The university will grant degrees to more than 200 students during commencement at 7:30 p.m. Dec. 13 in Moody Coliseum.
The 207 students receiving degrees is fewer than the 250 students last year, so Dr. Eric Gumm, registrar and director of the First-Year Program, anticipates this year’s ceremony to be slightly shorter.
Gumm expects between 1,000 and 1,200 people will fill Moody Coliseum to cheer on the graduates. Joyce Haley, instructor of journalism and mass communication and recipient of the Teacher of the Year award in May, will speak at the December graduation ceremony.
“One of the great things that I love about ACU graduation ceremony is that component of the escort and the hooding ceremony for the undergraduates,” said Gumm. “Most schools that you go to don’t have that component. That really makes it a personal experience. So it’s not just you and your classmates that you spent the last four years with, but it’s also you and your classmates and somebody that is significant, whether that is a parent or a spouse or a sibling or someone on campus who has been meaningful sharing this experience together.”
A reception in the Hunter Welcome Center will take place after the graduation, which is sponsored by the Office of Alumni Relations and the Alumni Association. The reception will provide small desserts and will be open to parents, graduates and faculty members.
This year, because of the resurfacing of the tennis courts in the Teague Special Events Center, graduating students will wait in the Student Recreational and Wellness Center before they enter Moody Coliseum.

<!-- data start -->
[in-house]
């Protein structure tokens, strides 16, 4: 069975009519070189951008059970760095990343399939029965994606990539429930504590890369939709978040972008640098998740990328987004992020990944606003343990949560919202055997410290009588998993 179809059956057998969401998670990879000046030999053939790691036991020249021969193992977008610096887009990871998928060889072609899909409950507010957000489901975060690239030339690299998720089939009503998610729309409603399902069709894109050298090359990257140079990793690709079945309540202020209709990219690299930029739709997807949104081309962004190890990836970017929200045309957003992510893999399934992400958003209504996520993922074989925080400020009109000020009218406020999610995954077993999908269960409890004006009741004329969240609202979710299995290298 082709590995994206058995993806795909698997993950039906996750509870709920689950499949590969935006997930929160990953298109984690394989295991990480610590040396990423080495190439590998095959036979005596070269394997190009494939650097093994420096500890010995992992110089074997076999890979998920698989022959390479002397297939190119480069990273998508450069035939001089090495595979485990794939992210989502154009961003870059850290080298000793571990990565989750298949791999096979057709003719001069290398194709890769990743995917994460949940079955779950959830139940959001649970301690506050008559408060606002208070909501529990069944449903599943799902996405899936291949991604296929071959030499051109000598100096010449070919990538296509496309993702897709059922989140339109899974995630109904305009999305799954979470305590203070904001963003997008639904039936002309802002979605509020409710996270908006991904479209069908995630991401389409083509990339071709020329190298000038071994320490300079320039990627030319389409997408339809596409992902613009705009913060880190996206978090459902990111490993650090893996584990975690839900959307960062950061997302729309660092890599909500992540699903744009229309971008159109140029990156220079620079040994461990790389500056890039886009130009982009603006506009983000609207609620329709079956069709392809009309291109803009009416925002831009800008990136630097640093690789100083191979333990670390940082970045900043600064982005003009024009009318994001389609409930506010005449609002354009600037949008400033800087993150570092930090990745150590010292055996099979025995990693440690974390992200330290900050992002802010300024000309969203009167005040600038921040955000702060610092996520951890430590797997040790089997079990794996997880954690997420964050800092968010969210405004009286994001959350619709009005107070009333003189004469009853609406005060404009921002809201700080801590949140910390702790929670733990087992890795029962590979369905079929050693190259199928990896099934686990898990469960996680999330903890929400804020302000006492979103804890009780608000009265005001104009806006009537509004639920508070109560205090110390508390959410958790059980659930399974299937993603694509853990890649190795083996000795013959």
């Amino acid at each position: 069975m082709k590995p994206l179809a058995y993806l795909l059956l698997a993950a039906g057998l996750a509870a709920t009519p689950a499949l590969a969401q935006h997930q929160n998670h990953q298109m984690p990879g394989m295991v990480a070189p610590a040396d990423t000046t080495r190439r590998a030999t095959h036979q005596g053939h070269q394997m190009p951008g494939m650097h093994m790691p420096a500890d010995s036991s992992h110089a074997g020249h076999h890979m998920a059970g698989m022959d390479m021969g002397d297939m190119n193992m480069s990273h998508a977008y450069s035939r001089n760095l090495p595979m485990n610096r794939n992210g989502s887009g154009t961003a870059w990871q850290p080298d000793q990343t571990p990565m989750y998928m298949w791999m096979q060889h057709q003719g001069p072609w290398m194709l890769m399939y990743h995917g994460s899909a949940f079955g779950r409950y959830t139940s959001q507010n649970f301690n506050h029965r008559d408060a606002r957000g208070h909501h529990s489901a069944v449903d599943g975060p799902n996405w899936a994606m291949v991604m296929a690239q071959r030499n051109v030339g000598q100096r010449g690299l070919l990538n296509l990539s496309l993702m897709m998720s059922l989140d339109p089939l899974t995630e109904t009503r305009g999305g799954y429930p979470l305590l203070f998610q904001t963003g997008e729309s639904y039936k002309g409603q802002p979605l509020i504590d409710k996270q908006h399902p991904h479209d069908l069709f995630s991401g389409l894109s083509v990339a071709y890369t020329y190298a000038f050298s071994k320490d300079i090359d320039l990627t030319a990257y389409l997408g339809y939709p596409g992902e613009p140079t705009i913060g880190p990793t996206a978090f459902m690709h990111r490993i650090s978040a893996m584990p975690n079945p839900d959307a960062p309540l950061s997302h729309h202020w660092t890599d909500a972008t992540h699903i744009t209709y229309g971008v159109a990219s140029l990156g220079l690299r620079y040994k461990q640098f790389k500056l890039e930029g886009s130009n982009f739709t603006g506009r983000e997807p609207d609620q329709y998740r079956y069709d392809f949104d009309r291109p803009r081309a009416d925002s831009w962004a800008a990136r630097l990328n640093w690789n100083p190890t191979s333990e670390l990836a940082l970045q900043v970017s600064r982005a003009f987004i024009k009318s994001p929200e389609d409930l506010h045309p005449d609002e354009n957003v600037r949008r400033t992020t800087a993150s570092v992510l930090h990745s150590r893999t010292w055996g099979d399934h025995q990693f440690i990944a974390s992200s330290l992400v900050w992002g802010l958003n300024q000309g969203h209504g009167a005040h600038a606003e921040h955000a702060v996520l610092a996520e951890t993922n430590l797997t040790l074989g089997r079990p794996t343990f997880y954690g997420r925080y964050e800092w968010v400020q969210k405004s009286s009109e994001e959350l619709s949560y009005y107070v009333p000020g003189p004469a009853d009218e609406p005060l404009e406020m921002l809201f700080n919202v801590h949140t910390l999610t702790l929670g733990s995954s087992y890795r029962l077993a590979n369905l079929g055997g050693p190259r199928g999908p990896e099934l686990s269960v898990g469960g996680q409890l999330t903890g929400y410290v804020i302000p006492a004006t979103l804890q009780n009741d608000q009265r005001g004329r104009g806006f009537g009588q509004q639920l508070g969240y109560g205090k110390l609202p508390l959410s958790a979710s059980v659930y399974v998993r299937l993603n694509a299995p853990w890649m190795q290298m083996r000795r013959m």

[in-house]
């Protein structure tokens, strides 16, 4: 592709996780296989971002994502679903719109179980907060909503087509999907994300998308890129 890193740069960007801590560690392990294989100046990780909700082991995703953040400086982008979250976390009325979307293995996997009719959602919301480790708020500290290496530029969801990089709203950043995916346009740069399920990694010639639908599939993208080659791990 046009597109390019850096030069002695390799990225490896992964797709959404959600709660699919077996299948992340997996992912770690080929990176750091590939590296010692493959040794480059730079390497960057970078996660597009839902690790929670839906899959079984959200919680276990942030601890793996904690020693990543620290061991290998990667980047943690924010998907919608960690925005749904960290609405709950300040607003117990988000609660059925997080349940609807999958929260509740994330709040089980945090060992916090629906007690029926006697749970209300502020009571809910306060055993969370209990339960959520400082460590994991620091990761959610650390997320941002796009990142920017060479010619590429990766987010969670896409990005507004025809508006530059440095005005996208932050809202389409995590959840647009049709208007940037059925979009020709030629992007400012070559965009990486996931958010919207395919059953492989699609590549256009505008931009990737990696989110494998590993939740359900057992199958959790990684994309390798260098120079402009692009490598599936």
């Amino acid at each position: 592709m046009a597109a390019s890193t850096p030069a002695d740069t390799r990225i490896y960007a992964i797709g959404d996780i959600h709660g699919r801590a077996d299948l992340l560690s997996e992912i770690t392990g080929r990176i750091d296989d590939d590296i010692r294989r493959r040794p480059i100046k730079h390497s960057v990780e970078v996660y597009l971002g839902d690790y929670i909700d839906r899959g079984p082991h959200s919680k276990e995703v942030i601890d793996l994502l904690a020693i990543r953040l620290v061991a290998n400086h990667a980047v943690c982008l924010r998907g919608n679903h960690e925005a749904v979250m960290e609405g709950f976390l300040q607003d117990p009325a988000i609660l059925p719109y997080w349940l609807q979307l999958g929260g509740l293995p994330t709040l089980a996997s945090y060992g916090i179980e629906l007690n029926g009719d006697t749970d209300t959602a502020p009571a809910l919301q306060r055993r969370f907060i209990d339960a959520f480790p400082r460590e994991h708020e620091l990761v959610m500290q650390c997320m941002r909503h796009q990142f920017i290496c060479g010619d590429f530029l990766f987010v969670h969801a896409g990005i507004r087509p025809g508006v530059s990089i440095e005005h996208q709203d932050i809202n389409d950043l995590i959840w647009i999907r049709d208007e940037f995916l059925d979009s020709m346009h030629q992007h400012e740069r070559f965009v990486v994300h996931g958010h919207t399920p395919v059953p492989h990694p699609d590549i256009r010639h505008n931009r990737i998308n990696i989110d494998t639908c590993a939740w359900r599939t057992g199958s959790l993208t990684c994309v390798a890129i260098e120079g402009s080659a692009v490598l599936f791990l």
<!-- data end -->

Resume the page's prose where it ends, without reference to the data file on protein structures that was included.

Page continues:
“I am excited for that diploma, I’m not going to lie,” said Samantha Stien, senior business finance major from Georgetown. “I know it’s not going to come in the mail until two weeks after I walk across the stage, but just having that piece of paper, I’ll just be like, ‘yeah, I did that.’ What I am most looking forward to is finally getting to apply what I have learned in the classroom in the real world.”
Stien will graduate this December and go on to work at Airrosti Rehab Center in San Antonio as a junior financial analyst. Stien wanted to graduate early to save money and jump-start her career.
“These second semester seniors, I would recommend at the beginning of the semester, if not earlier, to start looking for a job,” said Stien. “In the spirit of being prepared and trying to get the job that you want I would say get a head start. Not only will that help you out, but it will look good to companies because it says that you are motivated.”